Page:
The first week of Vladimir Putin’s reinstated monopoly on power was marked by Dmitry Medvedev’s persistent attempts to prove that his presidency did not end on September 24.
Opting out of this political puppet-show, Kudrin has spoiled Medvedev’s declared intention to form “a thoroughly renewed government made up of new people.”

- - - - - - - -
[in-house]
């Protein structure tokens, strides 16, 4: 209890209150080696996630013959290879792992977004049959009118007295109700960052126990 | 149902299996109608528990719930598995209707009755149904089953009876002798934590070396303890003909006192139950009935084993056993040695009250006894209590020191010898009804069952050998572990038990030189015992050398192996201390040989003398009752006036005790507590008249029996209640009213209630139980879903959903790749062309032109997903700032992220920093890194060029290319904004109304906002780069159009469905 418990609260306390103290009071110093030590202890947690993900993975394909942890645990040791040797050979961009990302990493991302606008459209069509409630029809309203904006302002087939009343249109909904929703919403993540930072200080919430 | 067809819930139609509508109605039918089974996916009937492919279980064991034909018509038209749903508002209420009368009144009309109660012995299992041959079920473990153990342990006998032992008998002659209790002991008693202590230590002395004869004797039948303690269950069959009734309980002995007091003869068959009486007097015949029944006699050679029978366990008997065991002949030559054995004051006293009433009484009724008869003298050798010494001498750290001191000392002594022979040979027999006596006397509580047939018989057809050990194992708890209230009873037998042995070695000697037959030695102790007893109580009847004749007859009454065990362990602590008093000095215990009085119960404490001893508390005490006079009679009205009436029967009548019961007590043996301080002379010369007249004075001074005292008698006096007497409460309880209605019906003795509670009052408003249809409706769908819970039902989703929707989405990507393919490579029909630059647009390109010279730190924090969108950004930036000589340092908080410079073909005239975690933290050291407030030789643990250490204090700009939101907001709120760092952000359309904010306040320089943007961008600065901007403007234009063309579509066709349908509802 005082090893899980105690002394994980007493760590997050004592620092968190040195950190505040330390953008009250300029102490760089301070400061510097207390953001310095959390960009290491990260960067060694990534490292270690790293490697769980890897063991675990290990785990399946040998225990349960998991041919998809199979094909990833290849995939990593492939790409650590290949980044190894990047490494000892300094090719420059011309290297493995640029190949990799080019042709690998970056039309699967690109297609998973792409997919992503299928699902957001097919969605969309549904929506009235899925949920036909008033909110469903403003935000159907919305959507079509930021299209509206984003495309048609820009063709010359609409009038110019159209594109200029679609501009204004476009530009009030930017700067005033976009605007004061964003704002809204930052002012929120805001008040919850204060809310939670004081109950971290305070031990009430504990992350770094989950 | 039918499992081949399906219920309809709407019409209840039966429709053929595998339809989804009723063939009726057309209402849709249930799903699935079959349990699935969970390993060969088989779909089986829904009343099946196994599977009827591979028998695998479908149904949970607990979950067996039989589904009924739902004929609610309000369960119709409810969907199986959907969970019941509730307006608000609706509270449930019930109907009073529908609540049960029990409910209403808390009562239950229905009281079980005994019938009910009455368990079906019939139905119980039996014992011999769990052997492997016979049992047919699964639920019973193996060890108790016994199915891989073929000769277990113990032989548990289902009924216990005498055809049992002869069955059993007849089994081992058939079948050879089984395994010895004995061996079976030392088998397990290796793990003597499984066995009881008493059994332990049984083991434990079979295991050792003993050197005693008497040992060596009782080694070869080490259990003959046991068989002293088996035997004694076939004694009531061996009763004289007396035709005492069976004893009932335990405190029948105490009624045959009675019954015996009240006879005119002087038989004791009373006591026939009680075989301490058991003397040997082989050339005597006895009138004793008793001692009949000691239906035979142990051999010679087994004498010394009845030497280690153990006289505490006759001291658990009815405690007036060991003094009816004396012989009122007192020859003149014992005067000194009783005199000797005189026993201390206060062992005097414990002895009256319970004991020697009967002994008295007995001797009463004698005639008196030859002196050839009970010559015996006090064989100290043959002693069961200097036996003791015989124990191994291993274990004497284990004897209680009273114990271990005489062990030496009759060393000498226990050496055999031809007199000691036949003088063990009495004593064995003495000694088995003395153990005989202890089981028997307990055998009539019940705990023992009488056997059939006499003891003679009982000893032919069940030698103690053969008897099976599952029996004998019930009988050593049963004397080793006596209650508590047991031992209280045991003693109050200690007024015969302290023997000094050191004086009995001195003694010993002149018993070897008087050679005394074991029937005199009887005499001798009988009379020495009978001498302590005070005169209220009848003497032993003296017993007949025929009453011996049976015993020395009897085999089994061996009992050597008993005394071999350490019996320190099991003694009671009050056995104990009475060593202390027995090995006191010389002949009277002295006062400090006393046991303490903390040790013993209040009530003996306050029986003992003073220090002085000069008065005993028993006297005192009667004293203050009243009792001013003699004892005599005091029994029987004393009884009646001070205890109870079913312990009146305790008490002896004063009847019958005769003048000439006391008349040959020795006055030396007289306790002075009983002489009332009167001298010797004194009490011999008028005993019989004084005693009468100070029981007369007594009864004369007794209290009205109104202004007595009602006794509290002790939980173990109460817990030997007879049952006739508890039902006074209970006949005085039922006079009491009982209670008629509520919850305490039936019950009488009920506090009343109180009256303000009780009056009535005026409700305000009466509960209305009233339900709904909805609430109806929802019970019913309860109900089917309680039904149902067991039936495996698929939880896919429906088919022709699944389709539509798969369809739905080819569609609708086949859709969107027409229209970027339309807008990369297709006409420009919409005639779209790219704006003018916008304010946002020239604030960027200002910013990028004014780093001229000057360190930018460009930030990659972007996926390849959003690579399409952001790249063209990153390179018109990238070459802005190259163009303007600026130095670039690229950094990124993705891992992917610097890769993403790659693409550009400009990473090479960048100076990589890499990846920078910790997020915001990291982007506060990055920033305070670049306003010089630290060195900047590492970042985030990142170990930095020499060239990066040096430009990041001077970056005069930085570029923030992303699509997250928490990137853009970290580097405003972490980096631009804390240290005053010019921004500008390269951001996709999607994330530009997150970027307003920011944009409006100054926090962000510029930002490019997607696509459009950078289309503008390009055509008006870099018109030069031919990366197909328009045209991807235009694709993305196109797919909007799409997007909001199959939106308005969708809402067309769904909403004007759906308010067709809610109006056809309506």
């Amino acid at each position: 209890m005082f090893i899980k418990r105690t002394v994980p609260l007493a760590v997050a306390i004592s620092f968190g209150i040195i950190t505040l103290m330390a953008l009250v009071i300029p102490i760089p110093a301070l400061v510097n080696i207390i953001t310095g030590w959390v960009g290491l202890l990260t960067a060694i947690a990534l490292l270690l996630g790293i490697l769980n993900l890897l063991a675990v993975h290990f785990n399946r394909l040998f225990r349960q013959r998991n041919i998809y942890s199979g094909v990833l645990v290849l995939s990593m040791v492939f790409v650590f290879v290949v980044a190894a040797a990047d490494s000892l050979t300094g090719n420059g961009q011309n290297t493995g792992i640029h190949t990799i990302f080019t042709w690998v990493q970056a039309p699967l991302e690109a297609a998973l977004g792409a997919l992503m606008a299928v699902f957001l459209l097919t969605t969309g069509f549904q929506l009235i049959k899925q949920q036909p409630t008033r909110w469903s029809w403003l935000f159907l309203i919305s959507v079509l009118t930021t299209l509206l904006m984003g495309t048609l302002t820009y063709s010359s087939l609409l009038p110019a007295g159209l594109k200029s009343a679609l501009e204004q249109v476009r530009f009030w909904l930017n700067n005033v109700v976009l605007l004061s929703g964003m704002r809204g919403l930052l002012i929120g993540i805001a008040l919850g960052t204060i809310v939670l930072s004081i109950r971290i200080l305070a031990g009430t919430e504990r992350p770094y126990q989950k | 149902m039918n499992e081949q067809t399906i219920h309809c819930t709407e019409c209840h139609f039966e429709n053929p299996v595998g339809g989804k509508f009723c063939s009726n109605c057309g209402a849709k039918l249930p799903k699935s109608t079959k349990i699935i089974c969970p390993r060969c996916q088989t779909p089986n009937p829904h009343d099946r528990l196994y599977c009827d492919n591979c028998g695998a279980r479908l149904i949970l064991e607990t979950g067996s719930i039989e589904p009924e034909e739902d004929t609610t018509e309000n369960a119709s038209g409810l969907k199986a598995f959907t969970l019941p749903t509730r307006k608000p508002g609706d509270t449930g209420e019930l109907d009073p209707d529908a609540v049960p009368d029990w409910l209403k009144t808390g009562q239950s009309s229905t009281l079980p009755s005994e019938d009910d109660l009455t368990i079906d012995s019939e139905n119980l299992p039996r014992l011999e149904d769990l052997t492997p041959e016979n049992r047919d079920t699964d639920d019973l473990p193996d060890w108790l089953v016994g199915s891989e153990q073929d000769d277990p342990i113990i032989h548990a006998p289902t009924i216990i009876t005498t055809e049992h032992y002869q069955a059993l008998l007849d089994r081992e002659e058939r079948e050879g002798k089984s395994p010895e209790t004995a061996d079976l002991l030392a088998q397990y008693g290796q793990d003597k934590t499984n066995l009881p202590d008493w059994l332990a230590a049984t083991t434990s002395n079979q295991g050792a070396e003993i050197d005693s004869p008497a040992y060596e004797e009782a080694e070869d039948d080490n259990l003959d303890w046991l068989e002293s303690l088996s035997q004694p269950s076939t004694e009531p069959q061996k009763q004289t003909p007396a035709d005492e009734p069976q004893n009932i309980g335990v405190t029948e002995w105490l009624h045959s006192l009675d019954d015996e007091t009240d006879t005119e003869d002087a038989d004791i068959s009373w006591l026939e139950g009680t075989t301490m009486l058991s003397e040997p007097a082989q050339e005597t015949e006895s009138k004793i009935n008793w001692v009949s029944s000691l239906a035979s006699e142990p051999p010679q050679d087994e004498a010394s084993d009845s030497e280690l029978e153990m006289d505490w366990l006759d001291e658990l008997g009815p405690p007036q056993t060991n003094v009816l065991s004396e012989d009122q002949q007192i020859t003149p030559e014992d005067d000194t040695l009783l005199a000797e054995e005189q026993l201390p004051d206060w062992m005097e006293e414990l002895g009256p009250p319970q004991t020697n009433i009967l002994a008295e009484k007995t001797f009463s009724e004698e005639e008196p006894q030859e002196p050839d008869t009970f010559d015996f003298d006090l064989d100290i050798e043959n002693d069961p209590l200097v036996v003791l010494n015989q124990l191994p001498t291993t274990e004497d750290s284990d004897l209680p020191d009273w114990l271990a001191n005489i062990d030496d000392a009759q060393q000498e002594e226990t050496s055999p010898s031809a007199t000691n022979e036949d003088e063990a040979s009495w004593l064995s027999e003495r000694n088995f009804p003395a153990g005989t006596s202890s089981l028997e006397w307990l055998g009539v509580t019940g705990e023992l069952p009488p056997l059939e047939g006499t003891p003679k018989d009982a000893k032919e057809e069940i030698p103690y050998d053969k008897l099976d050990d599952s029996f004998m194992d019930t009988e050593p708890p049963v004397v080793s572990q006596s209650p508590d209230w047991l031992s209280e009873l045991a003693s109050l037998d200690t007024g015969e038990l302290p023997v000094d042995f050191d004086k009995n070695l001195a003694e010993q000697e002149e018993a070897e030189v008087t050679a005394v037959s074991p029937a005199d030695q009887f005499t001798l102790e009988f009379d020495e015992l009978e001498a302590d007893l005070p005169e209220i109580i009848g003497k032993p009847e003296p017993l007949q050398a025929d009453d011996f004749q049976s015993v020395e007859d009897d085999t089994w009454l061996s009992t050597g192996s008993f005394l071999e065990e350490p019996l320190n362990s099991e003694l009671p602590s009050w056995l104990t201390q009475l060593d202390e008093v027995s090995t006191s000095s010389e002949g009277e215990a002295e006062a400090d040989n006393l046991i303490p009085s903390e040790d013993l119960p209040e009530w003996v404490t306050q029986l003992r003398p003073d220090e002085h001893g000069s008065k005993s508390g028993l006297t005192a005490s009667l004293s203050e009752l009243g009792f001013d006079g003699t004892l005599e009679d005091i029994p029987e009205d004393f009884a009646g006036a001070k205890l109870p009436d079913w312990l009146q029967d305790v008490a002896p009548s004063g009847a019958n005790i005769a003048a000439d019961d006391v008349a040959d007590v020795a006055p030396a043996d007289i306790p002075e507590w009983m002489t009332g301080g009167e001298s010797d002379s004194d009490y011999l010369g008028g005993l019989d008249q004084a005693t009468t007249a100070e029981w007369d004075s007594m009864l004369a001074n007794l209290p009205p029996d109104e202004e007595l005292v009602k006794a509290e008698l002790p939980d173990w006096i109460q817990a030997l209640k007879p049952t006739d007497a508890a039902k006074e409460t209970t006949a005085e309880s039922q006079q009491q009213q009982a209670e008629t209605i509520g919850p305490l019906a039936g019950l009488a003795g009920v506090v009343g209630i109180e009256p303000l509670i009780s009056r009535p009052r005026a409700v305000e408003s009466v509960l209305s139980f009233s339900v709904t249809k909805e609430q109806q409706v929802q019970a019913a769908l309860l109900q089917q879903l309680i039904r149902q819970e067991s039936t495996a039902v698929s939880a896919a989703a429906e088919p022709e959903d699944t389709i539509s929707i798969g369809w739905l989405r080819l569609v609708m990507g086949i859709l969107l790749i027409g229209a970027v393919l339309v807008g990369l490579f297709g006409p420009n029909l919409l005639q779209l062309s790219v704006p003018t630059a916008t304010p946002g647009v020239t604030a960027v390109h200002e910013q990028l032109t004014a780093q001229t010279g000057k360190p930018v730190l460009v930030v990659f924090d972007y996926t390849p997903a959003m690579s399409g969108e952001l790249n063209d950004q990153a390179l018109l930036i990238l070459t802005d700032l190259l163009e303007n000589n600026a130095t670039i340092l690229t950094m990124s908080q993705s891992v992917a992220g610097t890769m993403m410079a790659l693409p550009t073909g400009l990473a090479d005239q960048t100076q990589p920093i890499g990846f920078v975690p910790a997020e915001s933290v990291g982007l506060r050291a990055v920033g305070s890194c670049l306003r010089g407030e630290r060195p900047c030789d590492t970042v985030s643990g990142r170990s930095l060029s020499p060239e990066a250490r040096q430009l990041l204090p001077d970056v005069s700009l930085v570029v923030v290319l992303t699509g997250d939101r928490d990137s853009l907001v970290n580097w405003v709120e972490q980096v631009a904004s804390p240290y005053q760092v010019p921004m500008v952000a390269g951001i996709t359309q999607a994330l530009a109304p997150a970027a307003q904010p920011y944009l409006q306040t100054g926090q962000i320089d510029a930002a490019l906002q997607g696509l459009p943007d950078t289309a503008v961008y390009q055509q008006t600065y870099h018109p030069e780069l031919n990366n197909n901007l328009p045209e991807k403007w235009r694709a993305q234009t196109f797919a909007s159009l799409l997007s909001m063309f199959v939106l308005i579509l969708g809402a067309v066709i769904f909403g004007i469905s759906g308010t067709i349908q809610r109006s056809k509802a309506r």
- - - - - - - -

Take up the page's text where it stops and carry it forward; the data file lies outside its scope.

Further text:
Putin’s long-planned return to the position of supreme authority might appear to be triumphantly executed but in fact, the legitimacy of his power is seriously compromised because the spirit, if not the letter, of the constitution is clearly violated (Novaya Gazeta, September 30). He may have developed a high opinion of his own leadership abilities, but Putin cannot avoid fears about showing weakness in comprehending the nature of the economic stagnation and in arresting the rot in his executive pyramid. Orchestrating Medvedev’s self-demotion marks the completion of his project for eliminating all alternatives to his super-presidency, but that does not make him the right man for the job of reversing Russia’s decline.